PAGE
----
Correlates of Protein Intake among Community Dwelling Older Adults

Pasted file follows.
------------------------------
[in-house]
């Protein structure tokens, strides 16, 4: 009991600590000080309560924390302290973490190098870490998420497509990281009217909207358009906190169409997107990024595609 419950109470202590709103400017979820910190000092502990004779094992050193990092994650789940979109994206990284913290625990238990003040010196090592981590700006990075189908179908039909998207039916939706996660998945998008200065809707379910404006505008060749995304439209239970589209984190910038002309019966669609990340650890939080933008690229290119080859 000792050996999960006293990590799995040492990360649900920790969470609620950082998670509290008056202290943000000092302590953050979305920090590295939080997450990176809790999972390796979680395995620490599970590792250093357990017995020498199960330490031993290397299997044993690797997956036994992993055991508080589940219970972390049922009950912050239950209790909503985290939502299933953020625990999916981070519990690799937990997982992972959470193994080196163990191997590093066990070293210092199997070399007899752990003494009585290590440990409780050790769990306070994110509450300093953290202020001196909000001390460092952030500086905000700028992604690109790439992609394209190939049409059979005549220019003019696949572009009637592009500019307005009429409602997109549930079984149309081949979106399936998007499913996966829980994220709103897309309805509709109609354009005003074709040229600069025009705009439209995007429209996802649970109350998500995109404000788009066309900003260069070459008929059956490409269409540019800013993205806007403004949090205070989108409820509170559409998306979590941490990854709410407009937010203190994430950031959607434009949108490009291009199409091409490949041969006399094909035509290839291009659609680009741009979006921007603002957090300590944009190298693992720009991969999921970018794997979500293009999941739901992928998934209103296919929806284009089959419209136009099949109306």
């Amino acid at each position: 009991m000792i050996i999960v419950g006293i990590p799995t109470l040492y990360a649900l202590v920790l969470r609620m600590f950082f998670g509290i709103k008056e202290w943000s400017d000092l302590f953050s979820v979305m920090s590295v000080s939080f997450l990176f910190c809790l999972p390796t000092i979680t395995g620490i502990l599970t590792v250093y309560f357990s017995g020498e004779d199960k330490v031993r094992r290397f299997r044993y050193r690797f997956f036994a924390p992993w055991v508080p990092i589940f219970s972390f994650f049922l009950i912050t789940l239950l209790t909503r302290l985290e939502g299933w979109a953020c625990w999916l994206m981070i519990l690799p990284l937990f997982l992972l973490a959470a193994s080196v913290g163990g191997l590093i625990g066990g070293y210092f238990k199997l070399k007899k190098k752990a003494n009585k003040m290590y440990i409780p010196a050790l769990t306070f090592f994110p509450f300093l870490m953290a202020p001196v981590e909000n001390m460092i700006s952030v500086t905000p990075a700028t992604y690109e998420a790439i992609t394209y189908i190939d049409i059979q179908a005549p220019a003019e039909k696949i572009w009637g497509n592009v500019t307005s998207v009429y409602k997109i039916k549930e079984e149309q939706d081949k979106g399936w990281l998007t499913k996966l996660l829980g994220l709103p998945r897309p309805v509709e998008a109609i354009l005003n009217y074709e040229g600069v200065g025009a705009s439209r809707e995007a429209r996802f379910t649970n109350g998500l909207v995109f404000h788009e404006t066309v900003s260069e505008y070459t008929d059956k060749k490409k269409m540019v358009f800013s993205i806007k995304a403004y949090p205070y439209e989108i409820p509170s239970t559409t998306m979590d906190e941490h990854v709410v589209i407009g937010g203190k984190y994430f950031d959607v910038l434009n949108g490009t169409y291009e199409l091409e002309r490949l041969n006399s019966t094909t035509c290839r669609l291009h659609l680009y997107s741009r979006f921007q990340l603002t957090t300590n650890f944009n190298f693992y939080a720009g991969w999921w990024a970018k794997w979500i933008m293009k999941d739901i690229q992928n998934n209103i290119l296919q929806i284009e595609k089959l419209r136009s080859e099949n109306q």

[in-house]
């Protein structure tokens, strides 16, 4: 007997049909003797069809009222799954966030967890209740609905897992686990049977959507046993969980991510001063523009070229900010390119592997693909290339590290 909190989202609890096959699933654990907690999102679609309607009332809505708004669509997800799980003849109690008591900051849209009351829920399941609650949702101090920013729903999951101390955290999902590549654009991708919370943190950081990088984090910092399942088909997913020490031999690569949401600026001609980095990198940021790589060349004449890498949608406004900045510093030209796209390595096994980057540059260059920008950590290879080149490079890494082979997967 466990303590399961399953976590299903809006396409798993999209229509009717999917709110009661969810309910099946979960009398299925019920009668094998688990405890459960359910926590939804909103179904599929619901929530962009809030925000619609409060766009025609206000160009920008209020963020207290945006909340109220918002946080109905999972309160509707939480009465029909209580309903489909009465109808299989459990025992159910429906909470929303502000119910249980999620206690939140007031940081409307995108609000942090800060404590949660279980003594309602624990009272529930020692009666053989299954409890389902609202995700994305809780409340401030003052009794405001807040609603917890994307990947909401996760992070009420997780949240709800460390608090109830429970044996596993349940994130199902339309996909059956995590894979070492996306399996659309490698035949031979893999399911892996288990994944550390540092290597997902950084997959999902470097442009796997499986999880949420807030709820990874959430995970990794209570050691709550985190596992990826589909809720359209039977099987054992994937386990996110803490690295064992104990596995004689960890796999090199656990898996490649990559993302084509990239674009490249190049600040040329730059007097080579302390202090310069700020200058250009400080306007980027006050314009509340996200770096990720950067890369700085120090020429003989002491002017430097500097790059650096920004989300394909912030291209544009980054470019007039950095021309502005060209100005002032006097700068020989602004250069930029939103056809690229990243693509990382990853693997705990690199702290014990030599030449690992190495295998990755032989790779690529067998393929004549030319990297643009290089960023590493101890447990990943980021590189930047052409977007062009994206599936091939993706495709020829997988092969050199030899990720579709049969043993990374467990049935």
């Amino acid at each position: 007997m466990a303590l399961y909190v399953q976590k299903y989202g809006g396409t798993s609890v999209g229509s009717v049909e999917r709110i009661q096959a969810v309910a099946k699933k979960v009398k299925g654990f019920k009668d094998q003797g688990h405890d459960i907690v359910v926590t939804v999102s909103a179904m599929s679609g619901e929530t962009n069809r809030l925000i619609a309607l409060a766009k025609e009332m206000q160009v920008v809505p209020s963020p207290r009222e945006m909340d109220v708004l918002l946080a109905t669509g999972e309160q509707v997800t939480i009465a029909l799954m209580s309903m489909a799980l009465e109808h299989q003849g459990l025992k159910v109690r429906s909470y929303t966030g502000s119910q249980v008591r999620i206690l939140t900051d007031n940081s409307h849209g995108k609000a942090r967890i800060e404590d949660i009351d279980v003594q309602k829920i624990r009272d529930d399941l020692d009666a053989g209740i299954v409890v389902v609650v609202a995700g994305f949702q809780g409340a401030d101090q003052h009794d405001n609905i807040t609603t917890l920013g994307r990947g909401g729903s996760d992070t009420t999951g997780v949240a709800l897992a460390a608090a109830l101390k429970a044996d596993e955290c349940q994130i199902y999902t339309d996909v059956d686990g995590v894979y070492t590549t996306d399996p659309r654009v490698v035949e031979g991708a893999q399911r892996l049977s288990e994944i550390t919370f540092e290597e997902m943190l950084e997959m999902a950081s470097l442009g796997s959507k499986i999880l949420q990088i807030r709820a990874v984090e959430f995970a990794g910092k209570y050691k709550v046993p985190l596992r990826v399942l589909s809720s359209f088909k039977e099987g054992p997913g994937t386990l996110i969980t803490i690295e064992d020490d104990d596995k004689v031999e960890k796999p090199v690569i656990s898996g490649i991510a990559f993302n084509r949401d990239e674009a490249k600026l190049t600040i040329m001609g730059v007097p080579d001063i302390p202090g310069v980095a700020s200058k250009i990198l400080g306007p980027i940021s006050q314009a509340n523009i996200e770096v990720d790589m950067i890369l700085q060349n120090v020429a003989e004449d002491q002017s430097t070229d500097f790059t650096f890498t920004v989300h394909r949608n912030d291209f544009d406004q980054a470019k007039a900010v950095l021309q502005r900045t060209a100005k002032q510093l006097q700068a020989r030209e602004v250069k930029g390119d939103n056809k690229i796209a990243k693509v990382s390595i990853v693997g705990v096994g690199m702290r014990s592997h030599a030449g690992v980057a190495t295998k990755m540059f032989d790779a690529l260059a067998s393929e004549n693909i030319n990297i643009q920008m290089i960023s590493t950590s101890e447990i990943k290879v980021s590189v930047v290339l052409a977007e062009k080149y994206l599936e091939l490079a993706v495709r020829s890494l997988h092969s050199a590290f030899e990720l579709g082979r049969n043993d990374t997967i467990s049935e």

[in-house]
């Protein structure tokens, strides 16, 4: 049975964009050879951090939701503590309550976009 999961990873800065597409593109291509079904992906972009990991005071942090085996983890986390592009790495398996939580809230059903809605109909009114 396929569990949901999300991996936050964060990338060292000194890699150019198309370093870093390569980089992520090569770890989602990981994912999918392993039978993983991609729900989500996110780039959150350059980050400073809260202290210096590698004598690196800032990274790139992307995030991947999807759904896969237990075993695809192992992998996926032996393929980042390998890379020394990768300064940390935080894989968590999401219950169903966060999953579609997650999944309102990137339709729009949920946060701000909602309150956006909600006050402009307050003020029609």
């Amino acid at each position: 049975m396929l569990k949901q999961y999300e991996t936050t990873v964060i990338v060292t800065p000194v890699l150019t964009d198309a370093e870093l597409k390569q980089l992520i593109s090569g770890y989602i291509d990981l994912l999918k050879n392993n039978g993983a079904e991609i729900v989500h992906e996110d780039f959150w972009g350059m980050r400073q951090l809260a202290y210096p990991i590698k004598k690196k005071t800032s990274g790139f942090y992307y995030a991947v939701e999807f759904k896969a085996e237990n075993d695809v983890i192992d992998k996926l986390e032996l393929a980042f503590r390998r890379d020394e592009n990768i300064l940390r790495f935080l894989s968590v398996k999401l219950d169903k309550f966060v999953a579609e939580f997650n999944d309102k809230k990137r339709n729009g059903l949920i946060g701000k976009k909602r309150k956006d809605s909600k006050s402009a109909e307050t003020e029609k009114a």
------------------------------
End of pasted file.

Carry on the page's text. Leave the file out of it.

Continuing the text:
Nutritional recommendations, BMI, and quality of life may be uniquely related in a population of older adults. The current recommended dietary allowance (RDA) for dietary protein in older adults is 0.8 g/ kg of body weight per day, but controversy exists as to whether this amount is adequate. Research findings suggest that the protein turnover rate decreases by the age of 70, resulting in a greater need for protein by older adults. In addition, nutritional studies have suggested a lower mortality rate is associated with overweight BMI ranges in older adults. Last, a relationship between nutritional risk and quality of life has been found in community living elderly adults. To date no studies have been found investigating the relationship between protein intake and various physical and mental health correlates, such as quality of life among community dwelling older adults. Using data collected from a convenience sample of this population, who indicated protein intake of 0.8 -1.6 g/kg and BMIs of 25 and over, we investigated the relationship between protein intake, self-rated physical health, and life regard; analyses controlled for age, sex, and marital status. Results from a hierarchical regression analysis showed that a measure of life regard significantly and positively contributed to Protein Intake. This final model explained 49 percent of the variance.